Wednesday 20 January 2021 1:23 pm

Corona Impact Series: How a Tower Bridge pie 'n mash chain weathered the Covid storm

In this series, City A.M. looks at the financial and economic impact of the ongoing pandemic on a range of small and medium-sized businesses across London. Today: how a small pie & mash chain in Tower Bridge turned up the fire during three lockdowns.

M.Manze has been in Tower Bridge for nearly 119 years

M.Manze Pie and Mash’s flagship shop is in Tower Bridge, one of three across London. Since its opening in 1902, it has weathered all the storms that more than a century in business can bring.

Our family business has had more than its fair share of challenges over the last 119 years. We have endured the 1918 Spanish Flu Pandemic, World Wars I and II, the Great Depression,  the Brixton Riots, during which our Peckham shop burned down, the Global Financial Crisis and now Covid-19,”  Emma Harrington, director of M.Manze, tells City A.M.

During the first lockdown, M.Manze continued to serve takeaways and expanded its offering by adding hot meals.

“We’ve offered chilled online delivery for 15 years but lockdown was, you could say, the catalyst for our hot local delivery service,” said Harrington. 

Read more: Corona Impact Series: A vegan stop off Oxford Street

Second lockdown

Although staying traditional is a key part of the business, M.Manze had no choice but to embrace technology as its business was forced to move online. “Xero is the perfect example as it allows us to streamline processes and see important business data at any time via the cloud-based software,” Harrington explained.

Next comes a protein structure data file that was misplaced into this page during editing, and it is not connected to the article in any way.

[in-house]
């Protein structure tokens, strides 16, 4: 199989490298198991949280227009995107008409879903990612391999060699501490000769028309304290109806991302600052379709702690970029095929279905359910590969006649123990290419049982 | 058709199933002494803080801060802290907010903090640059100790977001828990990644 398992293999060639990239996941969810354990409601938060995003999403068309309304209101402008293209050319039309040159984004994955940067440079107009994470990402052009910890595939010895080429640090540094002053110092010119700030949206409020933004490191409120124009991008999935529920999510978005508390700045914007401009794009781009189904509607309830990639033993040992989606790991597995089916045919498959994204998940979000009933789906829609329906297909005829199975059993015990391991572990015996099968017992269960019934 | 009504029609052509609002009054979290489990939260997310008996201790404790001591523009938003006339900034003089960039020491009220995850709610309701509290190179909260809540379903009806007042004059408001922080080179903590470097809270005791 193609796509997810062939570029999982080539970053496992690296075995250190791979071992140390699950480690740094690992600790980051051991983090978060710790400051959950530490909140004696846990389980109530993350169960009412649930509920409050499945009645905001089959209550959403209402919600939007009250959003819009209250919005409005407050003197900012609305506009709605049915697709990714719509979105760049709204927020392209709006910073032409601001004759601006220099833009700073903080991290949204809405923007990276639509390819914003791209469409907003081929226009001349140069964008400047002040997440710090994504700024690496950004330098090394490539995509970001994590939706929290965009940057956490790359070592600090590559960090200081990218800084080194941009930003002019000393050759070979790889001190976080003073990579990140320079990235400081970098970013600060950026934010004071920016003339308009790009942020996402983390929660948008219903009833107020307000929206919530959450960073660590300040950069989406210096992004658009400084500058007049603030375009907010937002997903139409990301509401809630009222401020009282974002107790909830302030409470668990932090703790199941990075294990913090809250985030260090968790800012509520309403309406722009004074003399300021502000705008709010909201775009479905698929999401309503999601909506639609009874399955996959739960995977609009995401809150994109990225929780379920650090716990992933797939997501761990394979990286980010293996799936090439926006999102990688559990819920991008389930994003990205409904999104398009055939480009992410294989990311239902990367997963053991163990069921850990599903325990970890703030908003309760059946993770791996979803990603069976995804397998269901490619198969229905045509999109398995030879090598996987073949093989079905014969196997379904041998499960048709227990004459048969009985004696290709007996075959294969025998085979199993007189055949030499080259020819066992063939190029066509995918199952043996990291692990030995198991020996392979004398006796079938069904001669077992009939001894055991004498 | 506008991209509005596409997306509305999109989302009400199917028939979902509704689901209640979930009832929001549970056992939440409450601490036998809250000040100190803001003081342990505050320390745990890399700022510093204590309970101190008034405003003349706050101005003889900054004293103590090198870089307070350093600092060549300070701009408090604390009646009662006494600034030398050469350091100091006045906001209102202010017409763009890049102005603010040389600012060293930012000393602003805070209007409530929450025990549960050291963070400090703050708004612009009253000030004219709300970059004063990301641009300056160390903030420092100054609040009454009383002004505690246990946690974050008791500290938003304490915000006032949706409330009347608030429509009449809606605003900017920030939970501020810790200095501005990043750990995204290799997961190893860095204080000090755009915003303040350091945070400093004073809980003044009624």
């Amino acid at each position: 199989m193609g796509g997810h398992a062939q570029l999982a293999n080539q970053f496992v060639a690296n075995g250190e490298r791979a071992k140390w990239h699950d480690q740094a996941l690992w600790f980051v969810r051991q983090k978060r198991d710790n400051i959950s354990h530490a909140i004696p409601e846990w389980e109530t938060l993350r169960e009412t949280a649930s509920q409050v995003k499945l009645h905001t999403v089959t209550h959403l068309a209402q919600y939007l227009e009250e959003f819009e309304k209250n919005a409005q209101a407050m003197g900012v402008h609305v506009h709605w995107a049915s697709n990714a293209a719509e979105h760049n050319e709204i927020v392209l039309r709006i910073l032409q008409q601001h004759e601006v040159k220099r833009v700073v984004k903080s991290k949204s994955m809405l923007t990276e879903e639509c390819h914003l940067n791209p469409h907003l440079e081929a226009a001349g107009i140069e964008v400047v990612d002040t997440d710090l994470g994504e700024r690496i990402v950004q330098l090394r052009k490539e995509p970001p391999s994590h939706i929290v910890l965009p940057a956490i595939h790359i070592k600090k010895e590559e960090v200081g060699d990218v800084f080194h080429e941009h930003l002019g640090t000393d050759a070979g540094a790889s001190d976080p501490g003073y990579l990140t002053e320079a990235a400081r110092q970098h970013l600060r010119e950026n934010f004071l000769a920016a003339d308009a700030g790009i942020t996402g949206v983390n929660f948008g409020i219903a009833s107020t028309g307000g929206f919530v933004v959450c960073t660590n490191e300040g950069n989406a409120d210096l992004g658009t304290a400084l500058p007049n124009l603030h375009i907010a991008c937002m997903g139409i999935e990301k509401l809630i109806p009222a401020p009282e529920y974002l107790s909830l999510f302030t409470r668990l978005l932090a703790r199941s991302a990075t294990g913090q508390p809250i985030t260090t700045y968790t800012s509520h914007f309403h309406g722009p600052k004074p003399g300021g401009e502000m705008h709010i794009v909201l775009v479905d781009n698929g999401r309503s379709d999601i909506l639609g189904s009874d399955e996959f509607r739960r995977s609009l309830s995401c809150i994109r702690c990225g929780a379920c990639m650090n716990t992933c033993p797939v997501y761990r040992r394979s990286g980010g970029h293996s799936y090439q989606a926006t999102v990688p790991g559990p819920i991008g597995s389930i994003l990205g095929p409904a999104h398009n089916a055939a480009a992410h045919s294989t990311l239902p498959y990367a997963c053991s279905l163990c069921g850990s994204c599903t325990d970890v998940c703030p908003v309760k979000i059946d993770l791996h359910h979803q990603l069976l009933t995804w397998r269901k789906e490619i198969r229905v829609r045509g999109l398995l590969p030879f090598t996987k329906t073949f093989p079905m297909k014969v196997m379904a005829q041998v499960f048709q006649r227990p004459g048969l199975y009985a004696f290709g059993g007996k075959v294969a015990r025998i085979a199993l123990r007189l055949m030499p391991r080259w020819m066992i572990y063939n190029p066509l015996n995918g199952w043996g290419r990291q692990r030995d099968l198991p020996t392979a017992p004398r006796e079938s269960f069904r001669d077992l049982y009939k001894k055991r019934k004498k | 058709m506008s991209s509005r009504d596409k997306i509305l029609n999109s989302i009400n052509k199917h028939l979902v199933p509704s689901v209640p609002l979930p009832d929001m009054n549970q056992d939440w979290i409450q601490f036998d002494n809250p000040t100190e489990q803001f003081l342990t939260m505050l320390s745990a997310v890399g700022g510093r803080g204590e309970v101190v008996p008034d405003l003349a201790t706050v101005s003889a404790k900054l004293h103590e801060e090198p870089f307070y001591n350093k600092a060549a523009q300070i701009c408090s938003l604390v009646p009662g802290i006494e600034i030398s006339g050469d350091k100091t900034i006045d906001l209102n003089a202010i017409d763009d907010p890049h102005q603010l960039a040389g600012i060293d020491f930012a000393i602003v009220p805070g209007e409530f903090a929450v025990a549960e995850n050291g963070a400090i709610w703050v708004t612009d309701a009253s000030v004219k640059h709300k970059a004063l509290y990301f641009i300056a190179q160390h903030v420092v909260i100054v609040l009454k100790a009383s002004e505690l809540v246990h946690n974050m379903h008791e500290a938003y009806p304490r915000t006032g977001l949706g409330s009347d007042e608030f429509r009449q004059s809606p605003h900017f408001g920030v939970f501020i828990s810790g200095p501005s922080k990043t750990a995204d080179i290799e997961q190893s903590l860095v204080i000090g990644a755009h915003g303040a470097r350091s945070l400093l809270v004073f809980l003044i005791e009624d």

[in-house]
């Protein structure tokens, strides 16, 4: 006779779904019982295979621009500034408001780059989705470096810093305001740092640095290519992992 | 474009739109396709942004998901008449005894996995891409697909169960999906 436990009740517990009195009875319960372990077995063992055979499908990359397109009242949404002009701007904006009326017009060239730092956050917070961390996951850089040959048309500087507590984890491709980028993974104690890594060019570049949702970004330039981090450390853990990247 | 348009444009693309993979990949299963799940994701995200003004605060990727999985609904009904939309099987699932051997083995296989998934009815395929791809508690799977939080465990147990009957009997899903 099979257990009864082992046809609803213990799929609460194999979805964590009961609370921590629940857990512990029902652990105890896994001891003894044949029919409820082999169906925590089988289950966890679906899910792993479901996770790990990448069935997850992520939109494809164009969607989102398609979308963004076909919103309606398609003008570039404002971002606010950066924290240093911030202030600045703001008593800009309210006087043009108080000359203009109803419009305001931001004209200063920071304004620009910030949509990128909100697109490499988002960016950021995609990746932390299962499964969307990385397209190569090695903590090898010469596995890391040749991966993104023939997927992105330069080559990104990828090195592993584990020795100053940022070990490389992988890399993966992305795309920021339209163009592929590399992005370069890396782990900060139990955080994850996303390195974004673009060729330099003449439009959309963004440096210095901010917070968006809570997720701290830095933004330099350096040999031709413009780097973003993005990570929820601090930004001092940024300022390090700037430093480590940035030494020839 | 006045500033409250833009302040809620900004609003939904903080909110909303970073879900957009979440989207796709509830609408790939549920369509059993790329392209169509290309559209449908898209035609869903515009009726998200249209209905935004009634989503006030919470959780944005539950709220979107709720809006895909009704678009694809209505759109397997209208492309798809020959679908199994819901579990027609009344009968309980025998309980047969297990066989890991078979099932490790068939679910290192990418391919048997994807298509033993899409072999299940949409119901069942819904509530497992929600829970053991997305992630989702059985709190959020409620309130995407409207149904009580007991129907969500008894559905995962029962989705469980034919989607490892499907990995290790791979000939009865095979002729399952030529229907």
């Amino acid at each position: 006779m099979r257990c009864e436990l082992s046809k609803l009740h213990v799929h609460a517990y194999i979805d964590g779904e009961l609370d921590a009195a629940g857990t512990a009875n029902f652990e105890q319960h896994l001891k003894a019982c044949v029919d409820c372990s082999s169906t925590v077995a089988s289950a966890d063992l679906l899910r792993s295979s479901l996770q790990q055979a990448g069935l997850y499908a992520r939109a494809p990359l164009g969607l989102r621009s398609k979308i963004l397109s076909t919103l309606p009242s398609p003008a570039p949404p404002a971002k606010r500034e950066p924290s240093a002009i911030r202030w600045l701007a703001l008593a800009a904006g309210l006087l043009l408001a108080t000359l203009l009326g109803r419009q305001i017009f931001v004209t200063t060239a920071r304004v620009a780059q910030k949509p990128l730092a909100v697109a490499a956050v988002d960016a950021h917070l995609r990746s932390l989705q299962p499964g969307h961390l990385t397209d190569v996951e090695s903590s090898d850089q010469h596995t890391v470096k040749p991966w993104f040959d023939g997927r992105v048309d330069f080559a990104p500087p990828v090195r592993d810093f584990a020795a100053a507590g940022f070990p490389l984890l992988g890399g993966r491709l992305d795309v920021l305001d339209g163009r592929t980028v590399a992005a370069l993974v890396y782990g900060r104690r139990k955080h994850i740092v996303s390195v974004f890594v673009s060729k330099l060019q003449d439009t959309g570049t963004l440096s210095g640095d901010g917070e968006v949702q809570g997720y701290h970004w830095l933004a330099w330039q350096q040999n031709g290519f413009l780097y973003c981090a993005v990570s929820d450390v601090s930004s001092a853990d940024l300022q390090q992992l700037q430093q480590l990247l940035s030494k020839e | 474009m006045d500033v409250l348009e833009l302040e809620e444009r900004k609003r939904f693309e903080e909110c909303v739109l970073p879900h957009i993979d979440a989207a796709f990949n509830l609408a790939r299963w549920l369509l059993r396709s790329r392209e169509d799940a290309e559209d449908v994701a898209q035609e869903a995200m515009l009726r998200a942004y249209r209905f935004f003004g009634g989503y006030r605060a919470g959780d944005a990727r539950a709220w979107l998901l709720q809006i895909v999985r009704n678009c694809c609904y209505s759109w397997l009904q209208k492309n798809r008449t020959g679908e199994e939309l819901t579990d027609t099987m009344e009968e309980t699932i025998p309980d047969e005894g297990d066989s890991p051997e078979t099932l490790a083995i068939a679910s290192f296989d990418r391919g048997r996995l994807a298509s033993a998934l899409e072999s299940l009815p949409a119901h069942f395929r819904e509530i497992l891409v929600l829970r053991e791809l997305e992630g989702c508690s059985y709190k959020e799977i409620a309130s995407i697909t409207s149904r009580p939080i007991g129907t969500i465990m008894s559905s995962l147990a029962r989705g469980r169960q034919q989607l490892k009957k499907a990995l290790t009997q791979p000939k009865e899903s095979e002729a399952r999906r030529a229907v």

During lockdown 2, M.Manze rolled out an overnight chilled delivery service, all over the UK via courier. It asked its staff to work longer hours and the company increased its deliveries to five days a week, rather than the previous three.

Nationwide, there seemed to be a healthy appetite for M.Manze’s dishes. “What we wanted is for an ex-Londoner to get pie and mash delivered to their door, wherever they live in the UK,” Harrington said.

As the second lockdown matured, Harrington and her team increasingly worried how they could keep all of their staff paid and in work.

Read more: Corona Impact Series: A Shoreditch paper goods supplier forced to move online

New service model

Additional challenges where introduced to keep up with the new regulations to ensure the shops remained Covid-secure.

The traditional way of service in Harrington’s shops was to queue up, order and pay for food at the counter, wait no more than 30 seconds and then walk to an available spot at a table with your cutlery, a drink of traditional sarsaparilla and plate of pie and mash. 

“Unfortunately, due to Covid our traditional way of service was no longer viable so we had to make significant changes, including table service, payments at the table, wrapping up cutlery and takeaways through the windows,” she said.

All of this added on a significant amount of time, also since M.Manze decided to expand its opening hours in order to keep up revenues.

“We haven’t opened in the evenings since 1945, so this was a big step for us,” Harrington said. “We split the shifts between the staff who were willing and passionate about the new plan of action.”

The third lockdown has only strengthened M.Manze’s determination to keep going. In fact, Harrington and her team plan to employ more staff for when they are allowed to open for eat-ins after lockdown.

“It is very important for us to keep traditions going having a business that survived through two World Wars and now another epidemic gives you the passion to keep it alive,” she concluded.

Read more: Corona Impact Series: How a Chiswick energy startup grew up fast during the pandemic

Due to Covid M.Manze’s traditional way of service was no longer viable so it had to make significant changes
Share:
Tags: